Other than co-investments, the upside to the principals in a venture fund, generally speaking, is in creating value over what the limited partners in the fund had originally invested. Typically, the general partners' carried interest (which is the GPs' upside) will be between 20% to 25% of the amount of gain for the limited partners which they only receive after the return of all invested capital, and in some cases after an additional preferred return to the limited partners. As well, the key metric for raising a new fund (which is the way venture fund principals stay in business), will be measured by the performance of the principals' previous fund(s). Therefore, the principals of a fund not only have to account for the law of averages to indirectly benefit the investors in their fund, but they also have a direct vested personal economic interest in the total return of the investments which impacts an entrepreneur's deal terms.

Perceived Risk Reducers or Valuation Enhancers. We think of risk reducers for venture capitalists as the corollary of valuation enhancers for emerging growth companies. Because even in the best of times the pitfalls for emerging companies can be many and varied, venture capital funds weigh perceived risk reducers and factor those intangibles into their valuation. Risk-reducing factors may include an experienced management team with identifiable successes, strength of board of directors, breadth of product or service offerings, strength of intellectual property position, early adoption by customers, existence or lack thereof of competitors, credibility and quality of existing investors or advisors and existence of tangible assets.

Yet, VCs also know that other than valuation what matters most in the long term is the flexibility to deal with unknown future events that would threaten the company's future valuation and increase the risk to the VCs. Many things that an emerging growth company would encounter on its road to a liquidation event can reduce (or enhance) the VCs risk or be perceived as reducing (or enhancing) the risk. Barriers to entry, size of the market or lack of market, long sales cycles, personality issues or in-fighting between founders, to name a few examples.

So, to increase the likelihood that the business will progress according to plan and that valuation will continue to build, most funds require a set of provisions that restrict the company's ability to do certain things. These protective provisions (negative covenants) provide the fund with the flexibility to cause the company to adhere to certain parameters. For example, it is not uncommon for the VC to restrict the company's ability to incur debt. And if the company wishes to borrow outside the prohibitions, then the company is required to get the fund's (or some subset of investors') consent that the lack of adherence is permissible. These types of provisions provide the investors' flexibility to deal with unknown future events and exercise control over the company.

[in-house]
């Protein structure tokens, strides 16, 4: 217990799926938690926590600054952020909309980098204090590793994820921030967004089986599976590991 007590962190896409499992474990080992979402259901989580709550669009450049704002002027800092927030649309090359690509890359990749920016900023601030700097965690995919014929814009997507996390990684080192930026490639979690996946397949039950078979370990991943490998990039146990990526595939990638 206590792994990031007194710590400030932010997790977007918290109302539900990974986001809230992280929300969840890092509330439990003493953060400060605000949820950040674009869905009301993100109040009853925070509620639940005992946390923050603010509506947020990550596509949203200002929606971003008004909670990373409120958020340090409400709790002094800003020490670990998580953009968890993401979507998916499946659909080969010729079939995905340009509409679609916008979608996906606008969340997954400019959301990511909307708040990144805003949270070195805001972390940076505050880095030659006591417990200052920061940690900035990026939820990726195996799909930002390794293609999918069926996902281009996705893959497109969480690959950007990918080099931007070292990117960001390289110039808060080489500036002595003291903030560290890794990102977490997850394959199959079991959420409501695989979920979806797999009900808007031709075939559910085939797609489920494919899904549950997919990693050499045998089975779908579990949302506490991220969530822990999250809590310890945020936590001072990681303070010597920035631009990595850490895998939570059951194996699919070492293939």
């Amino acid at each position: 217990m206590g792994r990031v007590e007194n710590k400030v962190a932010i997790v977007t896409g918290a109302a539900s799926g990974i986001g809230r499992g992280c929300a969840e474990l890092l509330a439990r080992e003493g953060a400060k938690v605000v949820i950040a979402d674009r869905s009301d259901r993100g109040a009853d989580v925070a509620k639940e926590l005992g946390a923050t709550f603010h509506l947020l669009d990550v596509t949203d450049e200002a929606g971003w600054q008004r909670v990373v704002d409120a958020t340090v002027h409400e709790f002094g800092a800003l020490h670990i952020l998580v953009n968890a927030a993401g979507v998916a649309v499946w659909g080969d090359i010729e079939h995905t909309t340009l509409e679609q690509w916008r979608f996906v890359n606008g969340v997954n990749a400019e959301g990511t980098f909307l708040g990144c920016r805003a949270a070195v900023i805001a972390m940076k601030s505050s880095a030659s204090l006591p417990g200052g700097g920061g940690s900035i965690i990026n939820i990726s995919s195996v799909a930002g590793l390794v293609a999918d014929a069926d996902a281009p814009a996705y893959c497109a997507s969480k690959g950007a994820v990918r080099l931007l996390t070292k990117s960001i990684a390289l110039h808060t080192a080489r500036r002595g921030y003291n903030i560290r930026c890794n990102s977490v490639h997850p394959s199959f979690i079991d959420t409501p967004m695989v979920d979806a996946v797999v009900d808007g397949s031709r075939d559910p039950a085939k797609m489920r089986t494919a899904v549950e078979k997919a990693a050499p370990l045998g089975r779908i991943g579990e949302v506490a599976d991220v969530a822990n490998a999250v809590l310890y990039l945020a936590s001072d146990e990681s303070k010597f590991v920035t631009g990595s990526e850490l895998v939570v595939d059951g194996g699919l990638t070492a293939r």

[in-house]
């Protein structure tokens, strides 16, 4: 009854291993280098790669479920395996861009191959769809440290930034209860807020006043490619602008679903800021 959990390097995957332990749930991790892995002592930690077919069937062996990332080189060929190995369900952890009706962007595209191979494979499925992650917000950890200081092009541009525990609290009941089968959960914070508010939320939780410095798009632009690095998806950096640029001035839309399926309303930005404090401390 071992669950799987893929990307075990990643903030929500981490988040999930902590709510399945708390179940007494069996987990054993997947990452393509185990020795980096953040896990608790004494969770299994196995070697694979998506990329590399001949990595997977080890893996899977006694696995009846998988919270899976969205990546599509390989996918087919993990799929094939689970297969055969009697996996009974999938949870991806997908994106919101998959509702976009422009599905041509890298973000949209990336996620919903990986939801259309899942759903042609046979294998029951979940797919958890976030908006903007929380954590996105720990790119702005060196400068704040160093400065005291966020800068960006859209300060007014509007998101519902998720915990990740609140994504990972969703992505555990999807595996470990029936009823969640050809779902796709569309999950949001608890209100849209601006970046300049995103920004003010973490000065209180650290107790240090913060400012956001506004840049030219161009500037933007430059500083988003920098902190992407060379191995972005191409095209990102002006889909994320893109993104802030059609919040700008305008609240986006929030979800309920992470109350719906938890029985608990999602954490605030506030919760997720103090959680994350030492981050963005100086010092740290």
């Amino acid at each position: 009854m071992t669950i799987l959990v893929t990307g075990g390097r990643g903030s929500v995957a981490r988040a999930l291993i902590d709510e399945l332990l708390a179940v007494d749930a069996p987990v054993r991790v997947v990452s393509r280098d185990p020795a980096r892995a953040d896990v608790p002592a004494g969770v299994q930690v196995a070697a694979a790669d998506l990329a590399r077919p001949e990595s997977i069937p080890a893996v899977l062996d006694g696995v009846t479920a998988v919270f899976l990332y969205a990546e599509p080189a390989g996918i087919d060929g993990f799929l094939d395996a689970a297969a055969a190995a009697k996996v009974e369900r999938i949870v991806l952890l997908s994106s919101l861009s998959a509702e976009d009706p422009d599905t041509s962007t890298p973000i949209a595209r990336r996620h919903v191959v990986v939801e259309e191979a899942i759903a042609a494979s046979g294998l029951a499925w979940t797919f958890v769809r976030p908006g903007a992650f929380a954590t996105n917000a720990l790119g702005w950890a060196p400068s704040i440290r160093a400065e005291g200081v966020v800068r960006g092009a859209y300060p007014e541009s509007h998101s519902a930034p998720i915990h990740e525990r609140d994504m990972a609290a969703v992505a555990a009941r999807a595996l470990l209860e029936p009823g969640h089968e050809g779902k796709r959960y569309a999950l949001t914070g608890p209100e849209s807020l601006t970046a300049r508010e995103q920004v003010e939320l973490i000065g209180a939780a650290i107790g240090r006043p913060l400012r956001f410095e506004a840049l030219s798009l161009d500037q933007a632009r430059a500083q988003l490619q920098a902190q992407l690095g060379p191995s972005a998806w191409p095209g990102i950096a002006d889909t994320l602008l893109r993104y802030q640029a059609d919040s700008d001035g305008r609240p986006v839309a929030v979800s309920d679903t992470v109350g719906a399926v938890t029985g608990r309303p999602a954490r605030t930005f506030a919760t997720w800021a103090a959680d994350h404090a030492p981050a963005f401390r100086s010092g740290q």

The future is very hard to predict- particularly for early-stage companies. Companies survive and become successful because of their ability to adapt to change and therefore need to maintain a degree of flexibility to respond to change.

In many ways venture funds are not much different from the companies they invest in; at least not from a "big-picture" economic standpoint. The venture fund is beholden to its limited partners. The fund's management is measured and in-large part compensated on the returns on the investments the fund makes. And in large measure, many of the terms of the deals are dictated by the economic realities of the fund and what its investors expect and require. Just as a company is restricted in its activities by protective provisions, a fund's activities are restricted by its limited partnership agreement, which is the product of negotiations with its major limited partners. Thus, given the rules of the game for funds, the objective for entrepreneurs should be to enhance their business models in ways that reduce perceived risk for the fund's return and which can enhance total returns at exit. However, generally speaking, funds have limited ability (absent market pressure) to adjust in a very material way the valuation and other fundamental terms of a venture deal. However, VCs do have some latitude in these matters and many times have significant discretion in terms of the deal which build-in redundant flexibility for VCs.

With an eye on the operational and financial goals of the company, entrepreneurs and their advisors should understand and pay critical attention to how deal terms shift during the negotiations. In crafting a deal it is crucial to focus on the fact that subtle changes to some key terms can have a significant impact on who has the power to make decisions and how the final pay-off will be allocated. The value-added by those advisors who assist companies in negotiating these deals is sorting out what is material and knowing how to apply limited resources to achieve these subtle changes while at the same time maintaining some of that critical flexibility for the company.